Federal Neglect: Regulation of Genetic Testing; Government Needs to Ensure That Genetic Tests Provide Useful Medical Information and That the Test Results Are Reliable

By Javitt, Gail H.; Hudson, Kathy | Issues in Science and Technology, Spring 2006 | Go to article overview

Federal Neglect: Regulation of Genetic Testing; Government Needs to Ensure That Genetic Tests Provide Useful Medical Information and That the Test Results Are Reliable


Javitt, Gail H., Hudson, Kathy, Issues in Science and Technology


U.S. consumers generally take for granted that the government assesses the safety and effectiveness of drugs and other medical products before they are made available commercially. But for genetic tests, this generally is not the case. At the same time, the number and type of genetic tests continue to increase, and tests for more than 900 genetic diseases are now available clinically. Genetic testing is playing a growing role in health care delivery and is providing information that can be the basis for profound life decisions, such as whether to undergo prophylactic mastectomy, terminate a pregnancy, or take a particular drug or dosage of a drug. Current gaps in the oversight of genetic tests, and of the laboratories that offer them, thus represent a real threat to public health.

Currently, the government exercises only limited oversight of the analytic validity of genetic tests (whether they accurately identify a particular mutation) and virtually no oversight of the clinical validity of genetic tests (whether they provide information relevant to health and disease in a patient). To the extent that oversight exists, it is distributed among several agencies, with little interagency coordination. As a result, no clear regulatory mechanism exists to guide the transition of tests from research to clinical practice, or to ensure that tests offered to patients are analytically or clinically valid. In order to protect consumers, and to help advance the potential benefits offered by genetic testing, government action is urgently needed.

Lingering problems

Most genetic tests are not sold as stand-alone products but as services by clinical laboratories. Clinical laboratories are regulated under the Clinical Laboratory Improvement Act (CLIA), as amended in 1988. CLIA was enacted to strengthen federal oversight of clinical laboratories and to ensure accurate and reliable test results after Congress found widespread poor quality of laboratory services.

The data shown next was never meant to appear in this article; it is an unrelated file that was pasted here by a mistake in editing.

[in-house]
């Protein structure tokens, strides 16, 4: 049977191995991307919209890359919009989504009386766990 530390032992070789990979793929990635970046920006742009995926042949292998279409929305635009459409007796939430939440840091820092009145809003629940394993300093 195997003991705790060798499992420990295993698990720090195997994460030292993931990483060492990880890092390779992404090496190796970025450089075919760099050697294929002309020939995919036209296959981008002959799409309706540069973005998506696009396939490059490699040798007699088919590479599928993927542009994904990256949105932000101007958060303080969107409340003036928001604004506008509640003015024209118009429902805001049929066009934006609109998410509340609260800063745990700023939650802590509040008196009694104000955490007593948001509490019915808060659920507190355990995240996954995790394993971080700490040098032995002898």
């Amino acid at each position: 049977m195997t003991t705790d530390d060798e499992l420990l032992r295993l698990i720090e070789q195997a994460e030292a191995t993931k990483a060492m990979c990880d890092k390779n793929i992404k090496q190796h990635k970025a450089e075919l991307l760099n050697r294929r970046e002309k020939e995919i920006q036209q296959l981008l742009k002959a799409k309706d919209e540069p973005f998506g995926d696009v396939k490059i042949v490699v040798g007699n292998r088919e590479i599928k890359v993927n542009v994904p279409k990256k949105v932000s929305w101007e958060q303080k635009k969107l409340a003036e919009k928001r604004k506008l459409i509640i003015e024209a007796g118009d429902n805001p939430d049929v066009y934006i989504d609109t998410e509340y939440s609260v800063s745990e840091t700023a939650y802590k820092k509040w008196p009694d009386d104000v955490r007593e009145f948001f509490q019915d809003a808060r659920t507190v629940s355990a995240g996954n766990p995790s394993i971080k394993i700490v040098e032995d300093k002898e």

CLIA, which is administered by the Centers for Medicare & Medicaid Services (CMS), imposes basic requirements that address personnel qualifications, quality-control standards, and documentation and validation of tests and procedures. For most "high-complexity" tests, meaning those that require a high degree of skill to perform or interpret, CLIA requires periodic "proficiency testing," in which the laboratory must demonstrate its ability to accurately perform the test and interpret the results. Genetic tests are high-complexity tests, but CMS has not created a genetic testing "specialty" for molecular and biological tests, and therefore specific proficiency testing for these genetics tests is not mandated under CLIA. This means that laboratories must determine their proficiency for themselves. Some labs do so by using proficiency-testing programs established by professional organizations; however, the use of these programs is not required under CLIA, and these organizations provide proficiency-testing programs for only a small subset of genetic

tests.

As early as 1995, the National Institutes of Health (NIH) and the Department of Energy jointly convened a government task force to review genetic testing in the United States and make recommendations to ensure the development of safe and effective genetic tests. Since that time, government advisory bodies have urged CMS to strengthen CLIA oversight for genetic tests by, among other things, establishing a specialty area for genetic testing. However, although the government announced in 2000 that it would establish a genetics specialty area, no standards have yet been issued.

Test kits and home brews

A genetic test can be performed using either a "test kit" or a "home brew." Test kits, as their name implies, contain the reagents needed to perform the test, instructions on test performance, and information regarding what mutations are detected. Kit manufacturers sell these tests to laboratories, which use them to perform the tests.

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Federal Neglect: Regulation of Genetic Testing; Government Needs to Ensure That Genetic Tests Provide Useful Medical Information and That the Test Results Are Reliable
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